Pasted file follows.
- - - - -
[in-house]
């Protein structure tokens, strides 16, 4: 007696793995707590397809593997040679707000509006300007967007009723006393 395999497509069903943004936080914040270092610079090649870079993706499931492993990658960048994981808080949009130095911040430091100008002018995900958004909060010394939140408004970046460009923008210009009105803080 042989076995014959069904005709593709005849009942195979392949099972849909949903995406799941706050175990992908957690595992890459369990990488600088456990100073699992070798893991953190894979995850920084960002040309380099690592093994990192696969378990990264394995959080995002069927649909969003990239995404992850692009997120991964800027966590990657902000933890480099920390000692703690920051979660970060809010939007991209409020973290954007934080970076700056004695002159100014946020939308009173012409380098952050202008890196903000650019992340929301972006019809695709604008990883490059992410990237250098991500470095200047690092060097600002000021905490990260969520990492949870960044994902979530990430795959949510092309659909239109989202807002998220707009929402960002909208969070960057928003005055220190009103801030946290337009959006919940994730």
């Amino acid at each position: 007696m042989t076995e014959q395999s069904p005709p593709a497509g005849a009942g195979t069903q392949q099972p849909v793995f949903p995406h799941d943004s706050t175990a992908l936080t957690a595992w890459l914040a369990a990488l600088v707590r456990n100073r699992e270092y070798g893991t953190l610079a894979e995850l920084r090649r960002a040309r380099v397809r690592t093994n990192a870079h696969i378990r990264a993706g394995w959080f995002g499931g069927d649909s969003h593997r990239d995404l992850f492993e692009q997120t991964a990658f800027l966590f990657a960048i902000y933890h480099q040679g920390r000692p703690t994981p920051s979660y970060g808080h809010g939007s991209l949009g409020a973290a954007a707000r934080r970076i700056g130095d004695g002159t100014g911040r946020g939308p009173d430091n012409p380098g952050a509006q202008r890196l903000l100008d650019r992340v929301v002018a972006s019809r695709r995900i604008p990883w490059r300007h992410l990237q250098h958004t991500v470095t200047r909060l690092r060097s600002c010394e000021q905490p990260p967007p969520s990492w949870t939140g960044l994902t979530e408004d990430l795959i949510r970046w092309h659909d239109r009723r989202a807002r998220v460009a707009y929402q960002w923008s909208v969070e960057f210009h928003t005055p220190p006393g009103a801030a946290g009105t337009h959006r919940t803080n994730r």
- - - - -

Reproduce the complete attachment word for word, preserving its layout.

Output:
[in-house]
């Protein structure tokens, strides 16, 4: 007696793995707590397809593997040679707000509006300007967007009723006393 395999497509069903943004936080914040270092610079090649870079993706499931492993990658960048994981808080949009130095911040430091100008002018995900958004909060010394939140408004970046460009923008210009009105803080 042989076995014959069904005709593709005849009942195979392949099972849909949903995406799941706050175990992908957690595992890459369990990488600088456990100073699992070798893991953190894979995850920084960002040309380099690592093994990192696969378990990264394995959080995002069927649909969003990239995404992850692009997120991964800027966590990657902000933890480099920390000692703690920051979660970060809010939007991209409020973290954007934080970076700056004695002159100014946020939308009173012409380098952050202008890196903000650019992340929301972006019809695709604008990883490059992410990237250098991500470095200047690092060097600002000021905490990260969520990492949870960044994902979530990430795959949510092309659909239109989202807002998220707009929402960002909208969070960057928003005055220190009103801030946290337009959006919940994730």
């Amino acid at each position: 007696m042989t076995e014959q395999s069904p005709p593709a497509g005849a009942g195979t069903q392949q099972p849909v793995f949903p995406h799941d943004s706050t175990a992908l936080t957690a595992w890459l914040a369990a990488l600088v707590r456990n100073r699992e270092y070798g893991t953190l610079a894979e995850l920084r090649r960002a040309r380099v397809r690592t093994n990192a870079h696969i378990r990264a993706g394995w959080f995002g499931g069927d649909s969003h593997r990239d995404l992850f492993e692009q997120t991964a990658f800027l966590f990657a960048i902000y933890h480099q040679g920390r000692p703690t994981p920051s979660y970060g808080h809010g939007s991209l949009g409020a973290a954007a707000r934080r970076i700056g130095d004695g002159t100014g911040r946020g939308p009173d430091n012409p380098g952050a509006q202008r890196l903000l100008d650019r992340v929301v002018a972006s019809r695709r995900i604008p990883w490059r300007h992410l990237q250098h958004t991500v470095t200047r909060l690092r060097s600002c010394e000021q905490p990260p967007p969520s990492w949870t939140g960044l994902t979530e408004d990430l795959i949510r970046w092309h659909d239109r009723r989202a807002r998220v460009a707009y929402q960002w923008s909208v969070e960057f210009h928003t005055p220190p006393g009103a801030a946290g009105t337009h959006r919940t803080n994730r």